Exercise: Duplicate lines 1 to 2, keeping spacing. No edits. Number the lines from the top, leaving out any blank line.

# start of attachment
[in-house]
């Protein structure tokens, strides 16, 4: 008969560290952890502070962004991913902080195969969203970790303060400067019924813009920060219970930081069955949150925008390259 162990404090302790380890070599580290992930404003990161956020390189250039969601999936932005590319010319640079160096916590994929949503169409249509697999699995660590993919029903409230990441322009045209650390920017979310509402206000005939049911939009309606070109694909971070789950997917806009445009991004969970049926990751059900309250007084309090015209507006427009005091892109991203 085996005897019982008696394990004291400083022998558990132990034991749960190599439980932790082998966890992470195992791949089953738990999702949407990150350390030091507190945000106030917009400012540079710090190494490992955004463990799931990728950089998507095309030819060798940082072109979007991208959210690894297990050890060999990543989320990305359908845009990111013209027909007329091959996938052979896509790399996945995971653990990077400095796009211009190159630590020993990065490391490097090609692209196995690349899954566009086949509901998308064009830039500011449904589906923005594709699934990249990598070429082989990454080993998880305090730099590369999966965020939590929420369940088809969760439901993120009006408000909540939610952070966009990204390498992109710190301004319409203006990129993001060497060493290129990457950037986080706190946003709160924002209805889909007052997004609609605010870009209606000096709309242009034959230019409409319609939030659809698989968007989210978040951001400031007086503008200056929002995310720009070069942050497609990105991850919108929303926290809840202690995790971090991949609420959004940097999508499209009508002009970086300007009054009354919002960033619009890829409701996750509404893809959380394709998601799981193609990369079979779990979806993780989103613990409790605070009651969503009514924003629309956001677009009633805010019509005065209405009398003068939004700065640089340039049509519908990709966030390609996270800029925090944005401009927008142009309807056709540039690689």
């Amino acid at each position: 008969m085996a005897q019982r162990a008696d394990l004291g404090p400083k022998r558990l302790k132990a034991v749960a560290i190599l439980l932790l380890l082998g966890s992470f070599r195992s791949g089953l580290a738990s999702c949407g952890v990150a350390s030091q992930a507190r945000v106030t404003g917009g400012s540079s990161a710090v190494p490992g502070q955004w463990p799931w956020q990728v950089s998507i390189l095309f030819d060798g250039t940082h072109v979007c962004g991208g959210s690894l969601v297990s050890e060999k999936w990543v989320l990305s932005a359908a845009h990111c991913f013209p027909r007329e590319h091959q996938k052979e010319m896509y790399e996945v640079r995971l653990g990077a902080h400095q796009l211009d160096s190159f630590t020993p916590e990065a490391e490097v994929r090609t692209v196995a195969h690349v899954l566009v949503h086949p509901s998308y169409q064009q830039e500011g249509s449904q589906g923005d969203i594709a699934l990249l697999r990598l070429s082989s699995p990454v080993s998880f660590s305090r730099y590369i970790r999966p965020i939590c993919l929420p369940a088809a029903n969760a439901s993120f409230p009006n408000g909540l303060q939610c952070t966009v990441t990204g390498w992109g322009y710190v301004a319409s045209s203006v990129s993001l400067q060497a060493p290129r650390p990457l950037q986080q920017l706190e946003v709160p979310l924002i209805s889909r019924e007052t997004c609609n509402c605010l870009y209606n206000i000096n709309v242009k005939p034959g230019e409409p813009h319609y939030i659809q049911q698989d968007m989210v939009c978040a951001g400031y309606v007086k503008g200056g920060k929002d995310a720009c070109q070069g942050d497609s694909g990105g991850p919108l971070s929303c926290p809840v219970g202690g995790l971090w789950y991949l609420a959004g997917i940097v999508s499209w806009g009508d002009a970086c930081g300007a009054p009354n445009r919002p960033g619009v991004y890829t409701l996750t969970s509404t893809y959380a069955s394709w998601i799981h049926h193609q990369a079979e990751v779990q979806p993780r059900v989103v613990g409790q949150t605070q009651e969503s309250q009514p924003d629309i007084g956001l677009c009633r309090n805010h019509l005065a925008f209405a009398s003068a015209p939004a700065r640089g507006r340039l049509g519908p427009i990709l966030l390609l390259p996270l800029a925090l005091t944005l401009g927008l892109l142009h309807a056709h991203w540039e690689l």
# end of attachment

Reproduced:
[in-house]
């Protein structure tokens, strides 16, 4: 008969560290952890502070962004991913902080195969969203970790303060400067019924813009920060219970930081069955949150925008390259 162990404090302790380890070599580290992930404003990161956020390189250039969601999936932005590319010319640079160096916590994929949503169409249509697999699995660590993919029903409230990441322009045209650390920017979310509402206000005939049911939009309606070109694909971070789950997917806009445009991004969970049926990751059900309250007084309090015209507006427009005091892109991203 085996005897019982008696394990004291400083022998558990132990034991749960190599439980932790082998966890992470195992791949089953738990999702949407990150350390030091507190945000106030917009400012540079710090190494490992955004463990799931990728950089998507095309030819060798940082072109979007991208959210690894297990050890060999990543989320990305359908845009990111013209027909007329091959996938052979896509790399996945995971653990990077400095796009211009190159630590020993990065490391490097090609692209196995690349899954566009086949509901998308064009830039500011449904589906923005594709699934990249990598070429082989990454080993998880305090730099590369999966965020939590929420369940088809969760439901993120009006408000909540939610952070966009990204390498992109710190301004319409203006990129993001060497060493290129990457950037986080706190946003709160924002209805889909007052997004609609605010870009209606000096709309242009034959230019409409319609939030659809698989968007989210978040951001400031007086503008200056929002995310720009070069942050497609990105991850919108929303926290809840202690995790971090991949609420959004940097999508499209009508002009970086300007009054009354919002960033619009890829409701996750509404893809959380394709998601799981193609990369079979779990979806993780989103613990409790605070009651969503009514924003629309956001677009009633805010019509005065209405009398003068939004700065640089340039049509519908990709966030390609996270800029925090944005401009927008142009309807056709540039690689």